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Re: [Xen-devel] RFC v1: Xen block protocol overhaul - problem statement (with pictures!)

On 18/01/13 19:20, Konrad Rzeszutek Wilk wrote:
> On Fri, Jan 18, 2013 at 05:00:10PM +0100, Roger Pau Monnà wrote:
>> On 18/12/12 15:31, Konrad Rzeszutek Wilk wrote:
>>> Hey,
>>> I am including some folks that are not always on Xen-devel to see if they 
>>> have
>>> some extra ideas or can correct my misunderstandings.
>>> This is very much RFC - so there is bound to be some bugs.
>>> The original is here
>>> https://docs.google.com/document/d/1Vh5T8Z3Tx3sUEhVB0DnNDKBNiqB_ZA8Z5YVqAsCIjuI/edit
>>> in case one wishes to modify/provide comment on that one.
>> Hello Konrad,
>> Thanks for the problem description and possible solutions, I'm
>> going to take on this (provided that you are OK with it).
> The whole thing!? You are quite ambitious here!

I will try to fix as much as possible, one thing at a time, don't expect
a series from one day to another fixing all the issues :)

>>> There are outstanding issues we have now with the block protocol:
>>> Note: I am assuming 64-bit guest/host - as the sizeâs of the structures
>>> change on 32-bit. I am also attaching the header for the blkif ring
>>> as of today.
>>> A) Segment size is limited to 11 pages. It means we can at most squeeze
>>> in 44kB per request. The ring can hold 32 (next power of two below 36)
>>> requests, meaning we can do 1.4M of outstanding requests.
>> I've been looking at the different options here and I think the most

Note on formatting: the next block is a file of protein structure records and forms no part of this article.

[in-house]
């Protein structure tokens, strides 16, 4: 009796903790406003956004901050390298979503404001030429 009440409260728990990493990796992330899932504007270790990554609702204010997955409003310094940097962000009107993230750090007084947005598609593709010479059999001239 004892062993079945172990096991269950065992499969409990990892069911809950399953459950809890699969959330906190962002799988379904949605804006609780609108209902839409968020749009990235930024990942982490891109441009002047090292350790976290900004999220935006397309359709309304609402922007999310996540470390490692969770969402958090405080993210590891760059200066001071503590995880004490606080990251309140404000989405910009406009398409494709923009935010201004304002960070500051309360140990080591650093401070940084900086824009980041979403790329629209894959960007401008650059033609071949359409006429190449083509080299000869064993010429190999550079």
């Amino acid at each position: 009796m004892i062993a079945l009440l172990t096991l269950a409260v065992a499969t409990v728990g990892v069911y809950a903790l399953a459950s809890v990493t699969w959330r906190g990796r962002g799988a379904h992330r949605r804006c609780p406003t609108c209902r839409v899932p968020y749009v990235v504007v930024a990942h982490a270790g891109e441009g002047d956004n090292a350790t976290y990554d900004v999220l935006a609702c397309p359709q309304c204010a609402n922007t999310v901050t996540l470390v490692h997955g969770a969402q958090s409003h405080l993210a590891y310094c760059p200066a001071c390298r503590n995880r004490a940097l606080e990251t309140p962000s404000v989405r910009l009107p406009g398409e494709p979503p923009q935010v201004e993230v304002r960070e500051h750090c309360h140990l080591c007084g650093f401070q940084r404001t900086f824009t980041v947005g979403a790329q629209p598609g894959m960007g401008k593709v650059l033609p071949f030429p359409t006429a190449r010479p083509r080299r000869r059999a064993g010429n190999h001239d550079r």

>> suitable one would be using a mechanism similar to VirtIO "indirect
>> descriptors", it is the one that allows for more in-flight requests
>> while being quite simple to implement.
> <nods> I think you are right - plus it looks to be similar to how the more
> modern hardware does requests (here I am thinking of NVMe and its command
> descriptor - where it can point to a page full of DMA addresses + LBAs and say
> "Go READ").
>>> B). Producer and consumer index is on the same cache line. In present 
>>> hardware
>>> that means the reader and writer will compete for the same cacheline 
>>> causing a
>>> ping-pong between sockets.
>>> C). The requests and responses are on the same ring. This again causes the
>>> ping-pong between sockets as the ownership of the cache line will shift 
>>> between
>>> sockets.
>>> D). Cache alignment. Currently the protocol is 16-bit aligned. This is 
>>> awkward
>>> as the request and responses sometimes fit within a cacheline or sometimes
>>> straddle them.
>>> E). Interrupt mitigation. We are currently doing a kick whenever we are
>>> done âprocessingâ the ring. There are better ways to do this - and
>>> we could use existing network interrupt mitigation techniques to make the
>>> code poll when there is a lot of data.
>>> F). Latency. The processing of the request limits us to only do 44kB - 
>>> which means
>>> that a 1MB chunk of data - which on contemporary devices would only use I/O 
>>> request
>>> - would be split up in multiple ârequestsâ inadvertently delaying the 
>>> processing of
>>> said block.
>>> G) Future extensions. DIF/DIX for integrity. There might
>>> be other in the future and it would be good to leave space for extra
>>> flags TBD.
>>> H). Separate the response and request rings. The current
>>> implementation has one thread for one block ring. There is no reason why
>>> there could not be two threads - one for responses and one for requests -